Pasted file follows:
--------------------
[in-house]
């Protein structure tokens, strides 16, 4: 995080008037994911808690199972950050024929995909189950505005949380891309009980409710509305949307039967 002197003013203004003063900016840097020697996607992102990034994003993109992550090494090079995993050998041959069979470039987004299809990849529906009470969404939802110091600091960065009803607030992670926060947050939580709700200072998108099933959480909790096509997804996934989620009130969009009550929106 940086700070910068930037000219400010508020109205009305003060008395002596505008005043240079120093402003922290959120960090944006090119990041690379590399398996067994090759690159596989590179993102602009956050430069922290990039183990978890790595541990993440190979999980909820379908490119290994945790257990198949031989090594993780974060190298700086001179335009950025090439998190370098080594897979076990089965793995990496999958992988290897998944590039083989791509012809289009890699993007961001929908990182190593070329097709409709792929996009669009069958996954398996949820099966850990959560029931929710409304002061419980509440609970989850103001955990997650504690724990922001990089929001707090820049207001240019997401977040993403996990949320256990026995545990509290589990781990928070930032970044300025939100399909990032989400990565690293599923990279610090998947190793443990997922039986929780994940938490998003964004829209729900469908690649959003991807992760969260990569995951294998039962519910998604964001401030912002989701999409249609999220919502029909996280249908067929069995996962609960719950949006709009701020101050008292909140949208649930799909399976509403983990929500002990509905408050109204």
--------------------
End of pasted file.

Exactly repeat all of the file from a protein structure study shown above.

[in-house]
């Protein structure tokens, strides 16, 4: 995080008037994911808690199972950050024929995909189950505005949380891309009980409710509305949307039967 002197003013203004003063900016840097020697996607992102990034994003993109992550090494090079995993050998041959069979470039987004299809990849529906009470969404939802110091600091960065009803607030992670926060947050939580709700200072998108099933959480909790096509997804996934989620009130969009009550929106 940086700070910068930037000219400010508020109205009305003060008395002596505008005043240079120093402003922290959120960090944006090119990041690379590399398996067994090759690159596989590179993102602009956050430069922290990039183990978890790595541990993440190979999980909820379908490119290994945790257990198949031989090594993780974060190298700086001179335009950025090439998190370098080594897979076990089965793995990496999958992988290897998944590039083989791509012809289009890699993007961001929908990182190593070329097709409709792929996009669009069958996954398996949820099966850990959560029931929710409304002061419980509440609970989850103001955990997650504690724990922001990089929001707090820049207001240019997401977040993403996990949320256990026995545990509290589990781990928070930032970044300025939100399909990032989400990565690293599923990279610090998947190793443990997922039986929780994940938490998003964004829209729900469908690649959003991807992760969260990569995951294998039962519910998604964001401030912002989701999409249609999220919502029909996280249908067929069995996962609960719950949006709009701020101050008292909140949208649930799909399976509403983990929500002990509905408050109204």